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Under Penalty of Law

Under Penalty of Law

By Christopher W. Pinkham
I’ve always believed that everyone understood that the warning tag attached to your pillow was an idle threat, or at least not something to be concerned about. But we all know it’s always a point of at least a chuckle when someone snips it off and violates “Do Not Remove Under Penalty of Law.” But the idea of “penalty of law” as a threat makes me think of an alternative message to stem voter apathy.

Now, I have been guilty of saying to people, if you don’t vote then you can’t complain until the next election, but I really know that is a hollow threat. Instead, I really should be seeking a commitment to support the democratic process. Maybe my message should be: vote or be penalized by the actions of those who you opted not to vote against. Who are these people anyway?

Maine claims to have great strengths in the percentage of voters. We claim that 52 percent of registered voters went to the polls two years ago. But what percentage of eligible citizens is even registered to vote? Experts have estimated that only 60 percent to 65 percent of the eligible voters are registered and, notably, fewer in the under-21 crowd. Possibly, then, our elections are determined by half of the two-thirds who are registered, or only 33 percent of those who could vote. So get more than 16.5 percent of the vote and your candidate or your referendum wins!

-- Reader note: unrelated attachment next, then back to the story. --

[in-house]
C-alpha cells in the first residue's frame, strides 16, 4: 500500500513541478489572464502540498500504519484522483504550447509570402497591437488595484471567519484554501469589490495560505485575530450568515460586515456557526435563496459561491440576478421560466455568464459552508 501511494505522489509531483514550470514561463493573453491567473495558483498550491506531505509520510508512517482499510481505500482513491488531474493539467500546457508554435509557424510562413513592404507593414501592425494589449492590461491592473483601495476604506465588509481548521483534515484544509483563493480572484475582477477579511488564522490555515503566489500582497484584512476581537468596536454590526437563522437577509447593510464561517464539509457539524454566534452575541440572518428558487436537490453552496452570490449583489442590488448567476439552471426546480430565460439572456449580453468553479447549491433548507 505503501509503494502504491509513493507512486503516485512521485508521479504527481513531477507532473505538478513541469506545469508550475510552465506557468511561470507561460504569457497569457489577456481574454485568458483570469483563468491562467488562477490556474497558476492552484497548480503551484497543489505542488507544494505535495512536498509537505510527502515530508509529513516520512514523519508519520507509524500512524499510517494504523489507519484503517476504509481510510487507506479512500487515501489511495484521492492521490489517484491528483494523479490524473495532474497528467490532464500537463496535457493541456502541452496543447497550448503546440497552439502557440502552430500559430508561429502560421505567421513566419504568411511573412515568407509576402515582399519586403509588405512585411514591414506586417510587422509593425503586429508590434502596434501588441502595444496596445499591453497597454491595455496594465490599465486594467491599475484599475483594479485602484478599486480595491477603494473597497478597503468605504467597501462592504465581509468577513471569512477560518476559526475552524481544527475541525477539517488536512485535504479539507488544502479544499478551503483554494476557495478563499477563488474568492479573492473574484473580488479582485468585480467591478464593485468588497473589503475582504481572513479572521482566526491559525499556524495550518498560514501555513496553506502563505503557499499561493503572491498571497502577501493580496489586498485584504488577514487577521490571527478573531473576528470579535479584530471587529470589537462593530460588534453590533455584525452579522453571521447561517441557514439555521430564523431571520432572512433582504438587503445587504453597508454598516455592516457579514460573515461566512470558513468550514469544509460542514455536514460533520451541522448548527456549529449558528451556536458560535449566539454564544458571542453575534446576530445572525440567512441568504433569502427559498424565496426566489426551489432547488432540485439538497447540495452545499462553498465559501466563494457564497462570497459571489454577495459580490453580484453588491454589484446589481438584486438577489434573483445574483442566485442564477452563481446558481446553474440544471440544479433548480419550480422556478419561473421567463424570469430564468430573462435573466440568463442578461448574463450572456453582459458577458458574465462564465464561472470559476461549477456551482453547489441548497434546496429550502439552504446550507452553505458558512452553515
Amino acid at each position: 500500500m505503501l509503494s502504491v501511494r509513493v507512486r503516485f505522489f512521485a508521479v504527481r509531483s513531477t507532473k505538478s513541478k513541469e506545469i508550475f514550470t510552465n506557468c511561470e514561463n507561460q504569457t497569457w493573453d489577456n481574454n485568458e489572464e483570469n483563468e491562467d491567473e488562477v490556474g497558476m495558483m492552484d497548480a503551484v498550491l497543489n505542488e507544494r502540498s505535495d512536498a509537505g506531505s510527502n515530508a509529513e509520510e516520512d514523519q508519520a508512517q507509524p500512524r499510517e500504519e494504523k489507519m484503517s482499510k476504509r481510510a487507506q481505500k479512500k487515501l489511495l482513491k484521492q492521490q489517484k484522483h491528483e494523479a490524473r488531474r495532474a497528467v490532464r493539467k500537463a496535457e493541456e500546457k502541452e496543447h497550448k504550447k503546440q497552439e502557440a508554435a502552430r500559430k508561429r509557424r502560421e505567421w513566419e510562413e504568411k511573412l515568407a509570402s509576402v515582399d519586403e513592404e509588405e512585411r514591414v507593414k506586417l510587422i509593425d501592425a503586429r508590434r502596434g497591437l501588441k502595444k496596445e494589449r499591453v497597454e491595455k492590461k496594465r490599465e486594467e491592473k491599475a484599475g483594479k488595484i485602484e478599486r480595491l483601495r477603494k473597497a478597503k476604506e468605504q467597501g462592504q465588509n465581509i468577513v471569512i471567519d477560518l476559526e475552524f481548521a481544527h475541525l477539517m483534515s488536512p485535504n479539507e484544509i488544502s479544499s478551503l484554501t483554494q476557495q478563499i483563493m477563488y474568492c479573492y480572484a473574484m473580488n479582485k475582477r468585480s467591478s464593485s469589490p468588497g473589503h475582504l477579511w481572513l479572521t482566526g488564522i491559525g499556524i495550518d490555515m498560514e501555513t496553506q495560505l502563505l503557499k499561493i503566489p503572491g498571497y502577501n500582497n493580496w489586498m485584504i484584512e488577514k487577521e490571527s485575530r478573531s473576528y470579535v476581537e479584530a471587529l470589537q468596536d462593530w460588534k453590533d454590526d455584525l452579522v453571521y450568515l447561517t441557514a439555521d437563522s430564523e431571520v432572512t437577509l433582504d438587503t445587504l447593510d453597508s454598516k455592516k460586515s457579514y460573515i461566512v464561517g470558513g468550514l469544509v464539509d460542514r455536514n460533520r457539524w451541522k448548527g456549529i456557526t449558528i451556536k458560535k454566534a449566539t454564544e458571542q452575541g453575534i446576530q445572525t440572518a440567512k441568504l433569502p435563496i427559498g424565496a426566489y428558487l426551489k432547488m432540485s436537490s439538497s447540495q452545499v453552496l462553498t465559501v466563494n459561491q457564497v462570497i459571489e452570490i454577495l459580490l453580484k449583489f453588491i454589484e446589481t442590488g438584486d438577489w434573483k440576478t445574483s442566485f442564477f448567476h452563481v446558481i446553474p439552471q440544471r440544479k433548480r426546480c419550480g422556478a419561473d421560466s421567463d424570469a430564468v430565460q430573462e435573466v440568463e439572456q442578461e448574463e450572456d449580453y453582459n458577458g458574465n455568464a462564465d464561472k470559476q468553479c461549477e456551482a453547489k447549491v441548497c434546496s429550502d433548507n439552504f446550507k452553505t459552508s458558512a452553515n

So how about instead of “please vote,” we coin the phrase, “vote or be punished under penalty of law!”

Late in August, I caught glimpses of MTV’s VMA (Video Music Awards, for those readers without teenagers), and what a surprise to see a pitch for political involvement and voter registration. But a pitch from whom, you ask? How about Jenna and Barbara Bush plus Alexandra and Vanessa Kerry, to give the viewers a lesson in democracy plus a pitch to vote for their respective dads.

This September, we’ve rolled out a campaign for Maine’s community banks: Every Vote Counts. The campaign is designed with two important goals. The first goal is voter registration. That goal is to register every bank employee who is eligible to vote. Our second goal is to get out the vote in person on Nov. 2, or alternatively by absentee ballot before Election Day. Kits for both registration and absentee voting are being distributed to banks for their internal campaigns.

Whether you’re motivated by pitches by candidates’ daughters, “punishment under penalty of law” or a sense of responsibility, we hope you all get the message – REGISTER and VOTE on Nov. 2.    

Posted on Thursday, September 30, 2004 (Archive on Wednesday, December 29, 2004)
Posted by kdroney  Contributed by kdroney


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